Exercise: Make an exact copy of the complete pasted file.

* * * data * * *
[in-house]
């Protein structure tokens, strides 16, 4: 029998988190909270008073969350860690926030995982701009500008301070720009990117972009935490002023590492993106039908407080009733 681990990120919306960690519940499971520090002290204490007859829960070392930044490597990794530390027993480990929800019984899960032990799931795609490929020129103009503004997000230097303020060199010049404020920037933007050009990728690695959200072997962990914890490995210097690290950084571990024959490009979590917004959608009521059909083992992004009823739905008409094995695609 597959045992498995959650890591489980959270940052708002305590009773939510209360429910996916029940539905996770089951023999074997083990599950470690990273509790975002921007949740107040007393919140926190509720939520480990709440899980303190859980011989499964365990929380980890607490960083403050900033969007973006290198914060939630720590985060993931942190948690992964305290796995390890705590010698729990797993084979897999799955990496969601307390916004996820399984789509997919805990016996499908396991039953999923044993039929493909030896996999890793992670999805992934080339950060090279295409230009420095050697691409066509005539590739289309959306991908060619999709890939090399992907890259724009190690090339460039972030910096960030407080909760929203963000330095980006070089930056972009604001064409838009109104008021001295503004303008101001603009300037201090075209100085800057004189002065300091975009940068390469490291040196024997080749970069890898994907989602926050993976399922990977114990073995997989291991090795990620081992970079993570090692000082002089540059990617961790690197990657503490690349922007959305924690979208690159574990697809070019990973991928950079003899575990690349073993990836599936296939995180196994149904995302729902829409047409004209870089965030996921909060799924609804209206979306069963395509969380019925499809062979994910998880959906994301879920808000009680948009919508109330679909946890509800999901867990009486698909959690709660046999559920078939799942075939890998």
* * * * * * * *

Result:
[in-house]
């Protein structure tokens, strides 16, 4: 029998988190909270008073969350860690926030995982701009500008301070720009990117972009935490002023590492993106039908407080009733 681990990120919306960690519940499971520090002290204490007859829960070392930044490597990794530390027993480990929800019984899960032990799931795609490929020129103009503004997000230097303020060199010049404020920037933007050009990728690695959200072997962990914890490995210097690290950084571990024959490009979590917004959608009521059909083992992004009823739905008409094995695609 597959045992498995959650890591489980959270940052708002305590009773939510209360429910996916029940539905996770089951023999074997083990599950470690990273509790975002921007949740107040007393919140926190509720939520480990709440899980303190859980011989499964365990929380980890607490960083403050900033969007973006290198914060939630720590985060993931942190948690992964305290796995390890705590010698729990797993084979897999799955990496969601307390916004996820399984789509997919805990016996499908396991039953999923044993039929493909030896996999890793992670999805992934080339950060090279295409230009420095050697691409066509005539590739289309959306991908060619999709890939090399992907890259724009190690090339460039972030910096960030407080909760929203963000330095980006070089930056972009604001064409838009109104008021001295503004303008101001603009300037201090075209100085800057004189002065300091975009940068390469490291040196024997080749970069890898994907989602926050993976399922990977114990073995997989291991090795990620081992970079993570090692000082002089540059990617961790690197990657503490690349922007959305924690979208690159574990697809070019990973991928950079003899575990690349073993990836599936296939995180196994149904995302729902829409047409004209870089965030996921909060799924609804209206979306069963395509969380019925499809062979994910998880959906994301879920808000009680948009919508109330679909946890509800999901867990009486698909959690709660046999559920078939799942075939890998």